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What treatments are there for shoulder pain?

If your shoulder pain doesn’t improve with simple medications, other treatments are available. Your doctor will be able to give more specific advice.

Physiotherapy and occupational therapy

Most shoulder problems will benefit from physiotherapy. A physiotherapist will assess your condition and put together a tailored treatment programme.

The aim of physiotherapy is to improve symptoms and restore function. The approach will depend on whether you have a short-term (acute) problem or a long-standing (chronic) condition. Almost everyone will benefit from a physiotherapy programme, which might include:

  • exercises to strengthen weakened muscles, change their co-ordination and improve function
  • advice on improving shoulder, neck and spine posture
  • exercises to ease or prevent stiffness
  • exercises to increase the range of joint movement
  • applying adhesive tape to the skin to reduce the strain on the tissues and to help increase your awareness of the position of the shoulder and shoulder blade
  • manual treatments to the soft tissues and joints.

If your shoulder problem is making daily activities - such as dressing, washing and driving - difficult, it may help to see an occupational therapist. They may recommend aids or gadgets, or different ways of doing things, to reduce the strain on your shoulder. Your GP or hospital consultant can refer you for occupational therapy, or you can refer yourself.

If you’re having problems at work, speak to an occupational therapist or the occupational health team if there's one at your workplace. Otherwise, contact your local Jobcentre Plus office to speak with a Disability Employment Adviser.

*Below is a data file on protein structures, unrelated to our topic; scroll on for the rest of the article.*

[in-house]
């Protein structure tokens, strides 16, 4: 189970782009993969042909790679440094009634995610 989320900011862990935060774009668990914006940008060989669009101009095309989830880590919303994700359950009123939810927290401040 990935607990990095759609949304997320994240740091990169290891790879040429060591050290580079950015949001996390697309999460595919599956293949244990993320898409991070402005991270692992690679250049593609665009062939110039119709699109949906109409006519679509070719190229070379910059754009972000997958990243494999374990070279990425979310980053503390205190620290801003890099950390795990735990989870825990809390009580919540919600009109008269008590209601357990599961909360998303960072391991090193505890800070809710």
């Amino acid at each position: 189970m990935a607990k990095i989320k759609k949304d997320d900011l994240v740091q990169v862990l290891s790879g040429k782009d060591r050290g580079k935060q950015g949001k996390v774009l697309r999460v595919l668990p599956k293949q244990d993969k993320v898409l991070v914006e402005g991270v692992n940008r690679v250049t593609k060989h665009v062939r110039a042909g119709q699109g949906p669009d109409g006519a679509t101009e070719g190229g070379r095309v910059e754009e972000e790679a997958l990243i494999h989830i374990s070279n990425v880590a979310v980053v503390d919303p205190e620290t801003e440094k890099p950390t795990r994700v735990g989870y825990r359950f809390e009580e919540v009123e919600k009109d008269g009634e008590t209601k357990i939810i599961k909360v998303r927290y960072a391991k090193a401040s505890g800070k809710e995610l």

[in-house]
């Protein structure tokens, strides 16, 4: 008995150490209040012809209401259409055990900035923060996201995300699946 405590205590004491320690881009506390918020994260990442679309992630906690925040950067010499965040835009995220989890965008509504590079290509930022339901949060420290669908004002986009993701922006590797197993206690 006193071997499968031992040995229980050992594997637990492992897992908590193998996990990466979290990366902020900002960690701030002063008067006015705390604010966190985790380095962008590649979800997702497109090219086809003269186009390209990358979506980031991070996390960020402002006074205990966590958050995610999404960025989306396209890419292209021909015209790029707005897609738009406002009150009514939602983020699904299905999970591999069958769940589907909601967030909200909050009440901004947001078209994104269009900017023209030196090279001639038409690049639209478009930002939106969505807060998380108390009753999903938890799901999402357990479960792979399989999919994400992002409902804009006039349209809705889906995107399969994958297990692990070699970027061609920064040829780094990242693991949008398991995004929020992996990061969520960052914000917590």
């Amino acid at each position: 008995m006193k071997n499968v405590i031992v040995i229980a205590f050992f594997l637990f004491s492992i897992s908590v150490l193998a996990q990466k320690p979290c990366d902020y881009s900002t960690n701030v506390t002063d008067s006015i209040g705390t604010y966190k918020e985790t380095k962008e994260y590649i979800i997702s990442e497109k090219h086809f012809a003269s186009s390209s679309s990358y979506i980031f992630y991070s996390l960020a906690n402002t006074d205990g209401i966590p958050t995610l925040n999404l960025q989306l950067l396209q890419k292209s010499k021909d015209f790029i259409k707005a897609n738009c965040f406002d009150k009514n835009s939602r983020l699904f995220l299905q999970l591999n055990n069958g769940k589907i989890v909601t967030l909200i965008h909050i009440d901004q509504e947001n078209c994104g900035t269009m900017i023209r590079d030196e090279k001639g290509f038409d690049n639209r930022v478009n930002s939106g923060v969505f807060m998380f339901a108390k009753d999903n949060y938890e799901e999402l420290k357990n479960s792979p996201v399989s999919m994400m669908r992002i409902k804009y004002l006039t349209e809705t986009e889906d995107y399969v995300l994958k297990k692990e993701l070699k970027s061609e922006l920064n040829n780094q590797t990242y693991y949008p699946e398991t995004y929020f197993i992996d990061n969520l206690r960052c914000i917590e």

Steroid injections

Steroid injections into the joint can help shoulder problems. The steroid is usually given along with a local anaesthetic, and you should find your shoulder pain improves quite quickly.

The injections reduce inflammation and allow you to move your shoulder more comfortably, though you shouldn’t use your shoulder for anything too strenuous the first two days after an injection. The pain relief should allow you to do your physiotherapy exercises more easily.

Repeated injections (more than two or three) aren’t usually recommended. If the problem keeps coming back, your doctor will probably suggest other treatments or further investigation.

Sometimes the pain may be worse for a short time after the injection but this doesn't mean it has gone wrong. You only need to seek advice if the pain continues for more than a day or so after the injection.

Injections may be carried out with the aid of ultrasound images. These allow the inflamed tissues to be seen on a monitor so injections can be directed precisely.


Most shoulder problems improve without the need for surgery. But some conditions can be helped by surgery.

If an operation is needed it can often be performed using keyhole techniques, which require a smaller incision, and often reduce the recovery time needed. Surgeries include:

  • subacromial decompression (see figure below), which involves trimming bone and tissue from the underside of the acromion at the top of the shoulder. This can be helpful for severe or recurrent impingement syndrome by giving space for the rotator cuff tendons to move freely
  • repairing tears in the rotator cuff
  • releasing the tight capsule of a frozen shoulder.

Subacromial decompression operation

Conventional open surgery (i.e. not keyhole surgery) may be necessary in some circumstances, for example to repair larger tears in the rotator cuff or for joint replacements.

Shoulder joint replacement is well established and can be successful, particularly for osteoarthritis and rheumatoid arthritis, when severe pain restricts movement and use of the shoulder.

There is also a newer type of shoulder operation called a Reverse Geometry Shoulder replacement. In this procedure the ball and socket are reversed. This is needed if your rotator cuff tendons are damaged as a result of arthritis.

Physiotherapy and exercise are important after surgery to help regain movement, although you may not regain full range of movement or strength after a total shoulder replacement.

Research into developing better ways of treating shoulder pain is taking place at Arthritis Research UK's National Primary Care Research Centre at Keele University.


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